Upon the victory of the "Man-child" (12:5), the dragon came down in "great wrath" for his time had been circumscribed. John recorded a voice in heaven speaking with finality. This voice directed its message to three different groups (12:12).   To the "heavens, and ye that dwell in them." They were to rejoice. Why? Because the dragon prevailed not; "neither was there place found anymore in heaven" for him (12:8). But to the "inhabiters" of "the earth and of the sea" a woe was given. This division of the "inhabiters" is significant. It is symbolic and has a bearing on what follows in the unfolding of the prophetic outline. The first beast of Revelation 13 "rises up out of the sea" (13:1), while the second beast comes "up out of the earth" (13:11).

The non-descript beast coming out of the sea combines the symbolism of Daniel 7 in the reverse order as it was given to Daniel - leopard, bear, and lion (13:2; cmp. with Dan. 7:12). It is related to the dragon before it, having "seven heads and ten horns" (12:3; 13:1). This is papal Rome, and the "sea" is the "Old World" or Europe in which it arose. (A more restrictive interpretation could be that "the sea" repre-

p 6 -- sents the Mediterranean Sea, known as "The Great Sea" in Bible times. Rome in both of its phases, Pagan and Papal, arose in the Mediterranean World.) One of the heads of this beast was to be "slain" (13:3, Gr. margin), and yet it would be resurrected. This becomes a key factor in the interpretation of the "image to the beast." The worship of, and the image of, was of the beast after its resurrection. (13:12,14)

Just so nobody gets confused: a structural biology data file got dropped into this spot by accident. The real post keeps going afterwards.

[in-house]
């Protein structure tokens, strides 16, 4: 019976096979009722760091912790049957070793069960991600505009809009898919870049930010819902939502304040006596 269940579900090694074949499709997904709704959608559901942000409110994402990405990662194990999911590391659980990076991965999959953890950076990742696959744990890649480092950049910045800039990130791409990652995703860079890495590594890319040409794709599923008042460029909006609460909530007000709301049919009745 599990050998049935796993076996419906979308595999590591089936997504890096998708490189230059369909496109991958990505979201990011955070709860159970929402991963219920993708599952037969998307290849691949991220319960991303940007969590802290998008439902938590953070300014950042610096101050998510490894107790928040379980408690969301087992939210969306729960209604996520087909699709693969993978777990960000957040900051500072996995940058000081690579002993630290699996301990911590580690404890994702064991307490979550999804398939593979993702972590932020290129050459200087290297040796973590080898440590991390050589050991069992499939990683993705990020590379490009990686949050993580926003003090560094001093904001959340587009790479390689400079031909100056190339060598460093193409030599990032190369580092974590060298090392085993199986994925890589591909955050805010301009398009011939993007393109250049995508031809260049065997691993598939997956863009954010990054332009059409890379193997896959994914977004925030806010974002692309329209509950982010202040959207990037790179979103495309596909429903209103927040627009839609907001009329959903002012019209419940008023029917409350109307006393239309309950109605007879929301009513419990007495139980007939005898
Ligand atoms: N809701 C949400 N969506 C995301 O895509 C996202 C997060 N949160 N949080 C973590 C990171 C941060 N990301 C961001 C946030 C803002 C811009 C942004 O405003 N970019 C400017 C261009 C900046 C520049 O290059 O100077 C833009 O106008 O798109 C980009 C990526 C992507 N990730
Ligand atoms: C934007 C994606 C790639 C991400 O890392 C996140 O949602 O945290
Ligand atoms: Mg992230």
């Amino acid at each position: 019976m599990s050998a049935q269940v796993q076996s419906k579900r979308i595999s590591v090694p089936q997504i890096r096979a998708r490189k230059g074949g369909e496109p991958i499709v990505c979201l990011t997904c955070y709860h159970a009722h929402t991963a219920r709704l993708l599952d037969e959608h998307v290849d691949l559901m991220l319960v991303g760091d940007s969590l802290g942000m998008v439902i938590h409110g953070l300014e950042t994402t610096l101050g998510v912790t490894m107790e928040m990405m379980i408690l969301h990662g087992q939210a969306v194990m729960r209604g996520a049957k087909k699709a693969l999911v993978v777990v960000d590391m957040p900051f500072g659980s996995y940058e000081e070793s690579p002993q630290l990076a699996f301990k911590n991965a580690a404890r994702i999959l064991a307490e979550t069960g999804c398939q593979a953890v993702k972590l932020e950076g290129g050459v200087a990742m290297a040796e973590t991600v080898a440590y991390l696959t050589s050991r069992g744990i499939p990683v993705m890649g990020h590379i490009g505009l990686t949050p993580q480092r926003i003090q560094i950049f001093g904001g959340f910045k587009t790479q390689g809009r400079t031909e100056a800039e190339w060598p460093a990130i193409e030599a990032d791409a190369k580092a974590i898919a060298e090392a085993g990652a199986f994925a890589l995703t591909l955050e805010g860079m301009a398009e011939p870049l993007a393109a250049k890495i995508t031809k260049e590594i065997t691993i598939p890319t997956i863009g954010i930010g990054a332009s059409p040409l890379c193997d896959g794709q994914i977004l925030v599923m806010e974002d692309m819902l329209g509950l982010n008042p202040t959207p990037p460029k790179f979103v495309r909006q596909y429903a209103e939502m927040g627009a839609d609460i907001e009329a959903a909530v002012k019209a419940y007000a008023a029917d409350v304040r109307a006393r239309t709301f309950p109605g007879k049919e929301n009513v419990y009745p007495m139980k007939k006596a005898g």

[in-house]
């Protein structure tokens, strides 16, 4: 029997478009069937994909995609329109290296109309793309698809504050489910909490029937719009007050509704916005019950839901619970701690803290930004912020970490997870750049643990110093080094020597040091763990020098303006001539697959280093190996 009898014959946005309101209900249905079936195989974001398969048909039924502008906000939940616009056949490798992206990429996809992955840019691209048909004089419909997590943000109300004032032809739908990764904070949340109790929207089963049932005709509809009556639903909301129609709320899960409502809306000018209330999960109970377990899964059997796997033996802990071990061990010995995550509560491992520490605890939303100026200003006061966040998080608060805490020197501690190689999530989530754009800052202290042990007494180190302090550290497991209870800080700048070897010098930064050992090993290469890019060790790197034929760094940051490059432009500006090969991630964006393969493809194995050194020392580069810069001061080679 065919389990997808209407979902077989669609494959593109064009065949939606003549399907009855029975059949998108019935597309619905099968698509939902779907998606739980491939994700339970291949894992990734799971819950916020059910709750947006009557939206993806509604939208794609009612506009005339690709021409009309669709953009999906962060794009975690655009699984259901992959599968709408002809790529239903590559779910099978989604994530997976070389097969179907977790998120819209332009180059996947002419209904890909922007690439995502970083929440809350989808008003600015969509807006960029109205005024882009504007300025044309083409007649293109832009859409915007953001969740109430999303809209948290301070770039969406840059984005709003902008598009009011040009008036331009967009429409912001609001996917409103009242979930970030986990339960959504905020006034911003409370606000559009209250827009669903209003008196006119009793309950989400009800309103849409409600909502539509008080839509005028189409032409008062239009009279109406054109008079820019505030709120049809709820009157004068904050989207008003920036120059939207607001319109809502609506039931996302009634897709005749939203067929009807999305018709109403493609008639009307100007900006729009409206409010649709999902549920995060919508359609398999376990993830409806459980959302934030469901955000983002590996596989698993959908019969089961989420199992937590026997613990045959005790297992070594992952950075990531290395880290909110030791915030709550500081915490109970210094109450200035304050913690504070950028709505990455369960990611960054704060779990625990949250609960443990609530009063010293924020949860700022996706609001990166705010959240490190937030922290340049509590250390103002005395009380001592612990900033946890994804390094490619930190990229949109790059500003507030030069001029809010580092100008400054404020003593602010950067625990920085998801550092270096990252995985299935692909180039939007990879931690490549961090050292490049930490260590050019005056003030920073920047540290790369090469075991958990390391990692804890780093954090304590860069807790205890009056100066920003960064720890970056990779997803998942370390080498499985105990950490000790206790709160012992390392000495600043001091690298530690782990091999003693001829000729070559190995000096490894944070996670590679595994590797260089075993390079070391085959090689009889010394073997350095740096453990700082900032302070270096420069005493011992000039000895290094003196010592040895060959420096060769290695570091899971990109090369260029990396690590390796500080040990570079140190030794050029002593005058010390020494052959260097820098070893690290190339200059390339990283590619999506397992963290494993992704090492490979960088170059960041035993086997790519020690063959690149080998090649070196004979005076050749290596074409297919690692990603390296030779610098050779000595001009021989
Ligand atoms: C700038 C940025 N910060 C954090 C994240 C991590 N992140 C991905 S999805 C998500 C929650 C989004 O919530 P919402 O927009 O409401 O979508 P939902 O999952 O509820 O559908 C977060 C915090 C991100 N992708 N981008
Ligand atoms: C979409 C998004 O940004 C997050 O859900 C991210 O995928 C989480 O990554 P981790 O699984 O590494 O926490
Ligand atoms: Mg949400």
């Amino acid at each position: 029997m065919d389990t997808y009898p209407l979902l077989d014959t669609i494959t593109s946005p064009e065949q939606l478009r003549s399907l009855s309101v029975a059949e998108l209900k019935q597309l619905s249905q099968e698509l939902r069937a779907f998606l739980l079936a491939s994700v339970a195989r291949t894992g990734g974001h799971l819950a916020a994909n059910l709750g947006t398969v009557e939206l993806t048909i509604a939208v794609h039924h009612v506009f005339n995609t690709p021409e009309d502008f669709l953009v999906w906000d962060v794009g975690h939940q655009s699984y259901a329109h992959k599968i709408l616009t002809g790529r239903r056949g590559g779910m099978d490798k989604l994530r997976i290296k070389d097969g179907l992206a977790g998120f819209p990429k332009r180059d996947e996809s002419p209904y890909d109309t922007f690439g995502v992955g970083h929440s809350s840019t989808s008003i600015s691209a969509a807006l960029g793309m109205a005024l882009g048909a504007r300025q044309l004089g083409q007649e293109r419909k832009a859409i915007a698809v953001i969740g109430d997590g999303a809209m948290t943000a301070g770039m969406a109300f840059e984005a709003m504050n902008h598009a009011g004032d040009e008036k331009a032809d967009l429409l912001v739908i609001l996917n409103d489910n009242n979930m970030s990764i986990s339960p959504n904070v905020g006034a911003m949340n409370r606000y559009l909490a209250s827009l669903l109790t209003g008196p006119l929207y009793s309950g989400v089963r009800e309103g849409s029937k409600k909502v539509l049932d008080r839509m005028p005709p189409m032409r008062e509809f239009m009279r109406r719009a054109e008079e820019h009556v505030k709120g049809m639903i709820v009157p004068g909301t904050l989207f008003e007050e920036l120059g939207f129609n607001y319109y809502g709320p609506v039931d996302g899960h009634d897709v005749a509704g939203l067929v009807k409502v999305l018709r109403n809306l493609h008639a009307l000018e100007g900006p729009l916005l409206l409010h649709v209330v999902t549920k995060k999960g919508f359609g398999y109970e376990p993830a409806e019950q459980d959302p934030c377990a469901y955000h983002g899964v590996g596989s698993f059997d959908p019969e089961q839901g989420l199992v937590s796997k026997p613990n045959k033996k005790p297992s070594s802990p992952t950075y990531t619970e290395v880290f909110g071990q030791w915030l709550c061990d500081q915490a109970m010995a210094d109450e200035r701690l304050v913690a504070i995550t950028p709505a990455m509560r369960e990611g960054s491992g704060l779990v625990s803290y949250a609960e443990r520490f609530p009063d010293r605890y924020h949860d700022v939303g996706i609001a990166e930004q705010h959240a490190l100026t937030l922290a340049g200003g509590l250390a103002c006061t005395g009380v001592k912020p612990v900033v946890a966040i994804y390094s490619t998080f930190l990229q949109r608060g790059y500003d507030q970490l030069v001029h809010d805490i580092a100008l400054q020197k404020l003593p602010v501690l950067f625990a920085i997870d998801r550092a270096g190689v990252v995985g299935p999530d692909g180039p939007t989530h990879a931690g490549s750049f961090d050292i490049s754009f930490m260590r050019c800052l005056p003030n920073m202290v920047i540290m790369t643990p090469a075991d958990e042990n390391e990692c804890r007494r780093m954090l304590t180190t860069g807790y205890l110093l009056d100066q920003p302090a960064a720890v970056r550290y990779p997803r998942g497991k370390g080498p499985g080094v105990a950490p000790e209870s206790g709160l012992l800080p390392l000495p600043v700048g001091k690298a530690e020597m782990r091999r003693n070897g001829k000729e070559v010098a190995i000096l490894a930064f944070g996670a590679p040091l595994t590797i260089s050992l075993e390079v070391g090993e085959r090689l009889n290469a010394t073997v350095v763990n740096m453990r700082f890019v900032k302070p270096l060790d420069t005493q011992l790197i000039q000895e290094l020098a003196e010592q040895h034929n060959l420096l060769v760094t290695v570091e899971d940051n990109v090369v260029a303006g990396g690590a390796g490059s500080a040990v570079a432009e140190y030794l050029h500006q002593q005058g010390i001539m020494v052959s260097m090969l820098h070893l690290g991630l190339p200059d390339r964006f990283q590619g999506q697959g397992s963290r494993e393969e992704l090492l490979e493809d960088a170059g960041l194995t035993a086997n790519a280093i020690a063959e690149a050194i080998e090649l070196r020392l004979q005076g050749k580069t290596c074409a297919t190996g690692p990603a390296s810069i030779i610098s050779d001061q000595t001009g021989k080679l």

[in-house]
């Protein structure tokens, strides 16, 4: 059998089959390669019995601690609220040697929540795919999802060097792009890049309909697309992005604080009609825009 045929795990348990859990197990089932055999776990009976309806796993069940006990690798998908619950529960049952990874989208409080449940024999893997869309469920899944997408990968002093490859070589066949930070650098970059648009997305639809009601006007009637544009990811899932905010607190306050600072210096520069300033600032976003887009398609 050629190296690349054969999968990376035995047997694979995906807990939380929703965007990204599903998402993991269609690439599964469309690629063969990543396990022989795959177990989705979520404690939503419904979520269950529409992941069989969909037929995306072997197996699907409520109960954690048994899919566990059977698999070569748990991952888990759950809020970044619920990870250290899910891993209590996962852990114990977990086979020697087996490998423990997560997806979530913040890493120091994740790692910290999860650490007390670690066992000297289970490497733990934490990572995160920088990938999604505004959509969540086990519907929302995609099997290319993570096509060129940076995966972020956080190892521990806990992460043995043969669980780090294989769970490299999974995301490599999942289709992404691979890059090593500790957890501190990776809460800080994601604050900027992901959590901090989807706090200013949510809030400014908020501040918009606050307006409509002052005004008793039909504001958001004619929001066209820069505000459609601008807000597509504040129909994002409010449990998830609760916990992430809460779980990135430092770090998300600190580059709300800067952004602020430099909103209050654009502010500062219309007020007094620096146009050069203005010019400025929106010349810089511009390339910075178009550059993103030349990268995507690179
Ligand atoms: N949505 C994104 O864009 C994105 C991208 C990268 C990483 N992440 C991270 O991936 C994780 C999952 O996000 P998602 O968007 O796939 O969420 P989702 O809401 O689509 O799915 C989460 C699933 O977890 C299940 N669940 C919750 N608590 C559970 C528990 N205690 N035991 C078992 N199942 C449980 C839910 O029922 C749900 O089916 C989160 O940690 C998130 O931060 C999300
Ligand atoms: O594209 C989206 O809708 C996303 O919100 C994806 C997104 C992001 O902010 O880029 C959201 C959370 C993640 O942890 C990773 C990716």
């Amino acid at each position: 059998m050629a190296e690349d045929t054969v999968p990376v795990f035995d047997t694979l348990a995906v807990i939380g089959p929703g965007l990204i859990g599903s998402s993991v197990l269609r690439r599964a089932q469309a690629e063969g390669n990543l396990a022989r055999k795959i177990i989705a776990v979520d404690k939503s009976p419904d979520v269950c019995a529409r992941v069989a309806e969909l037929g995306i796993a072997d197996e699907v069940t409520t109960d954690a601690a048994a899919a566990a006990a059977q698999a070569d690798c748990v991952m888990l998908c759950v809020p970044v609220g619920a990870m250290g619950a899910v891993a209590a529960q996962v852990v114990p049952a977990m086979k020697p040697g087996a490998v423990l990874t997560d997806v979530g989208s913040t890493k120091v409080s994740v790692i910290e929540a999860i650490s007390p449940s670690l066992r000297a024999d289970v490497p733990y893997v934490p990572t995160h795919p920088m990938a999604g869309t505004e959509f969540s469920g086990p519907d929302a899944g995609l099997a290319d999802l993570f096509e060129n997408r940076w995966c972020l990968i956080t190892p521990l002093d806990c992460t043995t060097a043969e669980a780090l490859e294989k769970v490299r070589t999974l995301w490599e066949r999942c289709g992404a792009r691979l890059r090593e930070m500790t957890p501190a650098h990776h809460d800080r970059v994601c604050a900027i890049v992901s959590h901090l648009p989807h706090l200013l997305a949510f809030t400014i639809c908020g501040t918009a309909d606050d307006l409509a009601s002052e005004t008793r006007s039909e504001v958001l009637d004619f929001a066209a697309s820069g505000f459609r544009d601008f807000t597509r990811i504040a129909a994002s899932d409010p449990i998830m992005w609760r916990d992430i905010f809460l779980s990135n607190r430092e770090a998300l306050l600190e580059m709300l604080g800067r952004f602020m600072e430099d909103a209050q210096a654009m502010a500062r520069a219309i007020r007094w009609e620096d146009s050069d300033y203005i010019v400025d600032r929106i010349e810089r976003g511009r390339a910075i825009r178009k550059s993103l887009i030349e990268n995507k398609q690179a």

The second beast comes up out of the earth as the first beast goes into captivity and is slain. (13:10) The date for the captivity of the Papacy is easily determined -1798 - when Berthier, under orders from Napoleon took the Pope a captive from Rome to France where he died in exile. The Papacy was extinct. (See Facts of Faith, pp.57-60 for documentation) The nation that was arising away from the turbulence of the European "sea" was the United States in a "New World," symbolized as "the earth."

The description of the beast is of import. It was to be "lamb-like" with "two" distinct and separate horns of power. In Daniel, the Papal phase of Rome was a single horn exercising both religious and political dominion. Further, this second beast is designated as a "false prophet" (Rev. 19:20), which deceives by the "miracles" he performs. A descriptive miracle is borrowed from the Old Testament - the fire which consumed the sacrifice in answer to Elijah's prayer (13:13). In other words, this is a false Elijah, and not the one predicted in Malachi 4:5-6, but will have overtones of the first with a special agenda, restoration of family values.